On the dark night of August 15, 1975, AFM Mohitul Islam, 22-year-old receptionist at Bangabandhu’s residence, fortunately survived the heinous attack.
Mohitul, plaintiff of the Bangabandhu murder case, is still haunted by the trauma of that fateful night. He told The Daily Star yesterday, “I am happy as the verdict of the case has been executed, though partially. I will be happier when the verdict would be fully executed.”
Mohitul believes that some people other than the condemned killers were also involved in the conspiracy, and they patronised the brutal killings of Bangabandhu.
“The patrons and conspirators of the killings should also be brought to justice. If it is not possible now, the government should expose them in some way,” Mohitul demanded.
Taposh however claims that the nation knows about these patrons and conspirators who tried to hinder the trial of Bangabandhu killing case.
“It is a pity that the surviving family members of Bangabandhu Sheikh Mujibur Rahman and the nation, as a whole, had to wait for about long 34 years to get justice by disposing of the criminal case of the gruesome murder,” the apex court said in the full text of the judgment released in December 2009, a month after it delivered the verdict in the open court.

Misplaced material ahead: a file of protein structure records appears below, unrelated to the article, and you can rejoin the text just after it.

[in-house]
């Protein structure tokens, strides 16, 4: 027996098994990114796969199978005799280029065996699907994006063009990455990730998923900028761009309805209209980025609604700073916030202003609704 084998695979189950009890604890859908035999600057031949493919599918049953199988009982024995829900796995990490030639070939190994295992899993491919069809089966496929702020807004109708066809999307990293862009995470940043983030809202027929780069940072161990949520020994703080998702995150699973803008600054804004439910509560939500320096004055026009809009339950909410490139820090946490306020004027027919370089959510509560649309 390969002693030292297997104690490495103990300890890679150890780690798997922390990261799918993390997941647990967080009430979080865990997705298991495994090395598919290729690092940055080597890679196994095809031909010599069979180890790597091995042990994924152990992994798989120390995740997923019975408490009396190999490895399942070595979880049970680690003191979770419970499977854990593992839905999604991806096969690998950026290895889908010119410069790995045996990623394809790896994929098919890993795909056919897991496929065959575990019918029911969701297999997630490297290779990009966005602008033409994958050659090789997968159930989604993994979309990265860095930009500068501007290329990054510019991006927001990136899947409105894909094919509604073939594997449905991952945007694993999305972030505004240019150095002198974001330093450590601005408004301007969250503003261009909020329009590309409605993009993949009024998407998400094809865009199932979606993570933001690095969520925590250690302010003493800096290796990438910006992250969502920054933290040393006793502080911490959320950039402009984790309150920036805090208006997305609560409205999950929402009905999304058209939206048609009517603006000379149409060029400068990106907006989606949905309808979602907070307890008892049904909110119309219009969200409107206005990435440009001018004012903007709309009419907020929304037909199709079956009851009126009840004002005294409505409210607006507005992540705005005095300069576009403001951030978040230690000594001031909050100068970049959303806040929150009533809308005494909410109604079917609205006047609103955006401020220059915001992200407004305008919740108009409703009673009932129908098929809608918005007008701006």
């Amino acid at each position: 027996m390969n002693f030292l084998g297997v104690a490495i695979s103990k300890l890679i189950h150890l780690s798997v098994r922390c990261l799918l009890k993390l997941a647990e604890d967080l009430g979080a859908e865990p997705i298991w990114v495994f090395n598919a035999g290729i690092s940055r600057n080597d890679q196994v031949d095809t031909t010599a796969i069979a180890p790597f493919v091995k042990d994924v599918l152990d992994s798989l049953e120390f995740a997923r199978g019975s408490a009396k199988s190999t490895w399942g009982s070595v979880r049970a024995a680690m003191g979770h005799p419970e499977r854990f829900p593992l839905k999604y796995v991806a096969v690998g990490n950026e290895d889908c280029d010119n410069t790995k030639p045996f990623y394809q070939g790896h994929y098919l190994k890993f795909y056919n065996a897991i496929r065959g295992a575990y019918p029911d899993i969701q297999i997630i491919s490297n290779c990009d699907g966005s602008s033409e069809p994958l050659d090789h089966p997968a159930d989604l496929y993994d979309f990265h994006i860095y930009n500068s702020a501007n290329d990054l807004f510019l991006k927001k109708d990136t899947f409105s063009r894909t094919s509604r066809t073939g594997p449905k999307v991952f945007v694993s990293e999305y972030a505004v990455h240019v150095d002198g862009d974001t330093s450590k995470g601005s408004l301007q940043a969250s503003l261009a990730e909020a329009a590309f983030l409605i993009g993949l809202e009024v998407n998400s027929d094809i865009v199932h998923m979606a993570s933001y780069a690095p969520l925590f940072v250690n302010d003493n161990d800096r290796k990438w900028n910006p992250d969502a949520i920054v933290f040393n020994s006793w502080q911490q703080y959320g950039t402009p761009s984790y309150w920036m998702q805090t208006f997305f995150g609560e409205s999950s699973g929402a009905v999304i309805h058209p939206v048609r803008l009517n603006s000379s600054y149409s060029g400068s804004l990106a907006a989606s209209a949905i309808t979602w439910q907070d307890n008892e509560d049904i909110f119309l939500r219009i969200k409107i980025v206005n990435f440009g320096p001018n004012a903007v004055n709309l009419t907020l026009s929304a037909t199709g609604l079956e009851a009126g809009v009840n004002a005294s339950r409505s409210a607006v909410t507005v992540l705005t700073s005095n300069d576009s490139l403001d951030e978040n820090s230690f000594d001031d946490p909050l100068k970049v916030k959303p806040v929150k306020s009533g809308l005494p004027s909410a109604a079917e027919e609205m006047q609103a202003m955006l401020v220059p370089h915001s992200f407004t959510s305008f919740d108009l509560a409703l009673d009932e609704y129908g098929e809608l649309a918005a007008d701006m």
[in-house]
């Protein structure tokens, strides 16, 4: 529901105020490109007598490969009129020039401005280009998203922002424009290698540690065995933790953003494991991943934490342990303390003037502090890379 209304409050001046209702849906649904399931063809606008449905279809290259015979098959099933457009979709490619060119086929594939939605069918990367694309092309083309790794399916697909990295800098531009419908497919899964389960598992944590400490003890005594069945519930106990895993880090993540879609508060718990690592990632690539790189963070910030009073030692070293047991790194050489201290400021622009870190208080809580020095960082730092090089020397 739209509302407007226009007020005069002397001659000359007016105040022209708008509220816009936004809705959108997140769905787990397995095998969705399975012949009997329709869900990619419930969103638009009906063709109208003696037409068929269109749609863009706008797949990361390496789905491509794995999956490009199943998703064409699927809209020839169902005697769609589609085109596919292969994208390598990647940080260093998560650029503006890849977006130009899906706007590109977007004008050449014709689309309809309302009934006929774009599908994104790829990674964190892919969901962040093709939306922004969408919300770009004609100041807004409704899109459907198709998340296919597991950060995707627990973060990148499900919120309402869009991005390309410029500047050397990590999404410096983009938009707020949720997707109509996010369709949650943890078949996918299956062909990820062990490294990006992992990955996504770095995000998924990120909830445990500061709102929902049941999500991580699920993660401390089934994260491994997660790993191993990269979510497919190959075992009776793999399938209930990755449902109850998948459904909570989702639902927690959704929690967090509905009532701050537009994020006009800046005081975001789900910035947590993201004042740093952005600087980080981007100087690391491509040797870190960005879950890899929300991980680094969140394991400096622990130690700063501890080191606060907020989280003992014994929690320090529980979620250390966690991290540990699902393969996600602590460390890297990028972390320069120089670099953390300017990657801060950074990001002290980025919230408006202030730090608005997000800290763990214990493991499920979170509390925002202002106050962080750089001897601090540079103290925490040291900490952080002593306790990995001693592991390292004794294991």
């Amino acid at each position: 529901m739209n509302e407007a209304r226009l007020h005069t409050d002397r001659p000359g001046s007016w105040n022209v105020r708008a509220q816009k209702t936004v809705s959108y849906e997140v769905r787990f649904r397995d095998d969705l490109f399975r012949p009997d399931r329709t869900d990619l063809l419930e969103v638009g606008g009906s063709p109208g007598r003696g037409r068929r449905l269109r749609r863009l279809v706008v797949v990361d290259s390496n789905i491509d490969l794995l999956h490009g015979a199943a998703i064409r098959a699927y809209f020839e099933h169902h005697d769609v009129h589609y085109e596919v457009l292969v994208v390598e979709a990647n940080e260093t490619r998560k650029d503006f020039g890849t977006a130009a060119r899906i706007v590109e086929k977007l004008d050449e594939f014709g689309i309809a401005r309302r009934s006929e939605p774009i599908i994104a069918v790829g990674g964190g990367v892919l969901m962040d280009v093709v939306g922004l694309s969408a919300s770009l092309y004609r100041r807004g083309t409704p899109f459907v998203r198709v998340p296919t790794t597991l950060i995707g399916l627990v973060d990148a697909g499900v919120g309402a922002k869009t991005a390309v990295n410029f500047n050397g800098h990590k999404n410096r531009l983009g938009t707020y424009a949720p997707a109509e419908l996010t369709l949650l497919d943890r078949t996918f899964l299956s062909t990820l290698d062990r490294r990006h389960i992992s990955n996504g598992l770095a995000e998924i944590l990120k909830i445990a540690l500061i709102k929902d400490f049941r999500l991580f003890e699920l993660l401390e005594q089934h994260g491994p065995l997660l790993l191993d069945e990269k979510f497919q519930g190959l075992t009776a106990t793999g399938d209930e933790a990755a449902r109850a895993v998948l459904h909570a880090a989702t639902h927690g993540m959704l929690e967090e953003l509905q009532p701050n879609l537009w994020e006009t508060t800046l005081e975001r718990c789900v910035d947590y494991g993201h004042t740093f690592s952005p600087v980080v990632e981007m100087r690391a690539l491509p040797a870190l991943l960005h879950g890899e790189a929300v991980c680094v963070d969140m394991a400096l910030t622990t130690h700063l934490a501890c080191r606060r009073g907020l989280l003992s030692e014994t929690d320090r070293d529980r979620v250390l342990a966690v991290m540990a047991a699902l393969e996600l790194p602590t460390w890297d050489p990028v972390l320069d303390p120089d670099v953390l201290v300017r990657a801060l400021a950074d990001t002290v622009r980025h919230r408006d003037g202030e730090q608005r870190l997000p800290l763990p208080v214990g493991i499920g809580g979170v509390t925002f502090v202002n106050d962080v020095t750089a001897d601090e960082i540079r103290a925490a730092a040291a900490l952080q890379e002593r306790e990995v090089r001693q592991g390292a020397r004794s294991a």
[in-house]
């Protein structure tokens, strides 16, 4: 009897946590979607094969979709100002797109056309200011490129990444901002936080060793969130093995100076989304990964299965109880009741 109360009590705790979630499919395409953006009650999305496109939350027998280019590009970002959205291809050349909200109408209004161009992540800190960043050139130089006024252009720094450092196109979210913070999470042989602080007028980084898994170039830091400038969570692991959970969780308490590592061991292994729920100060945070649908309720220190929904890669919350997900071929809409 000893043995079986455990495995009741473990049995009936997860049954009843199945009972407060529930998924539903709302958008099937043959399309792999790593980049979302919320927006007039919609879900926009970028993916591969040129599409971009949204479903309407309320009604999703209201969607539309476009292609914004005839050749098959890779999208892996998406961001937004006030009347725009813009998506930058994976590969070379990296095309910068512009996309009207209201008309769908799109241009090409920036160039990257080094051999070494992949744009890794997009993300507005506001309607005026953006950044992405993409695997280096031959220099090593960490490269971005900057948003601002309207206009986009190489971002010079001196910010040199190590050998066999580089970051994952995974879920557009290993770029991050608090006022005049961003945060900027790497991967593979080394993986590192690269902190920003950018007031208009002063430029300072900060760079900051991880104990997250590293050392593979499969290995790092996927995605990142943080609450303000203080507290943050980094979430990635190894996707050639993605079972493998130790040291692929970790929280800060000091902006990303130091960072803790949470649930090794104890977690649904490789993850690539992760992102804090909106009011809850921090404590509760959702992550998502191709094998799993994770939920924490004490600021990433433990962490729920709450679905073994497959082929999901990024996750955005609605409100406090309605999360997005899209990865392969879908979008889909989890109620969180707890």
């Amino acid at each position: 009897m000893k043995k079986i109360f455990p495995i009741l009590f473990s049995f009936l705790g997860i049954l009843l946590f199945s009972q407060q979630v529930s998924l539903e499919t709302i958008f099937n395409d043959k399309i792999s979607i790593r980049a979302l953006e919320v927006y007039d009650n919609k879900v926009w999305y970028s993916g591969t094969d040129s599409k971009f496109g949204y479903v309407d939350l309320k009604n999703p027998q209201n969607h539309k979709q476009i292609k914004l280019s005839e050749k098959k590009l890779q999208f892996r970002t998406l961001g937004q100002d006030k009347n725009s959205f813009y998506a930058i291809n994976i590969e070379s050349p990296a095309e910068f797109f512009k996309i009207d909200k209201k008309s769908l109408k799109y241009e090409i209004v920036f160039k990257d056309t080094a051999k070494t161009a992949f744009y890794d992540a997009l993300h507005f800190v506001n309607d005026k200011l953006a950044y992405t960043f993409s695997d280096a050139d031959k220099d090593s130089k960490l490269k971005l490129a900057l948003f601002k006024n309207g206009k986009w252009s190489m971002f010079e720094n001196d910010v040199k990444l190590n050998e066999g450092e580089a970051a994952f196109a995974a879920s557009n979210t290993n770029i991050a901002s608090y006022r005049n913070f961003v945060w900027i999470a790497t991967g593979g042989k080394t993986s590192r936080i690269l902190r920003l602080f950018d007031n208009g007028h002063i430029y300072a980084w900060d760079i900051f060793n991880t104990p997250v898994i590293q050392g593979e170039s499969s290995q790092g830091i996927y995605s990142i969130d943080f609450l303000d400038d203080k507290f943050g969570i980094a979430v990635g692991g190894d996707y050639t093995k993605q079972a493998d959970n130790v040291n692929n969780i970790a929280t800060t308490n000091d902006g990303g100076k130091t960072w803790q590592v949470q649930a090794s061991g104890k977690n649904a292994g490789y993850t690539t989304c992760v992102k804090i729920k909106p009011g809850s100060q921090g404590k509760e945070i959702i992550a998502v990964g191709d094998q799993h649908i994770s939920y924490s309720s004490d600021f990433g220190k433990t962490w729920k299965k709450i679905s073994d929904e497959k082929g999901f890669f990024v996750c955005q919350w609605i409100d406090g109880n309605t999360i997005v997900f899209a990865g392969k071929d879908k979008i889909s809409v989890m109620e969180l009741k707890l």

The judgment said, “To protect and shelter such killers is a great crime, a great sin and sin spares none.”
The motive of the killings was to divert the country from the track of secular spirit, which is evident in the actions of the rulers after the assassination of Bangabandhu.
After the August 15 carnage, illegal military rule was introduced in the country for the first time and Khandker Mushtaque Ahmed, Abu Sadaat Mohammad Sayem and Maj Gen Ziaur Rahman unconstitutionally took over the state power.
They distorted constitution, protected the killers of Bangabandhu and rewarded them.
The Fifth Amendment to the Constitution had legitimised the governments and military rule since the assassination of Bangabandhu on August 15, 1975, to April 9, 1979, which was declared illegal by the apex court in February.
The declaration will remain an example in the history of the judiciary as so many hurdles had to be cleared before justice was done. Among those was the Indemnity Ordinance introduced by Khandker Mushtaque Ahmed and constitutionally legitimised by Ziaur Rahman through the Fifth Amendment.
“We are putting on record our total disapproval of martial law and suspension of the constitution or any part thereof in any form,” said the Supreme Court and continued, “The perpetrators of such illegalities should also be suitably punished and condemned so that in future no adventurist, no usurper, would dare to defy the people, their constitution, their government, established by them with their consent.”
These significant verdicts of the apex court in the last eight months not only paved the way for bringing the country back on track, but also gave a significant dimension to observance of the National Mourning Day, a national holiday restored by the High Court in a verdict in 2008.
Taposh, a ruling party lawmaker, said, “Two decisions of the Supreme Court [one on Bangabandhu murder and the other on the Fifth Amendment] supplement each other and these will help build the country as martyrs and freedom fighters dreamt of.
Sunday, August 15, 2010
Painting By: Shahabuddin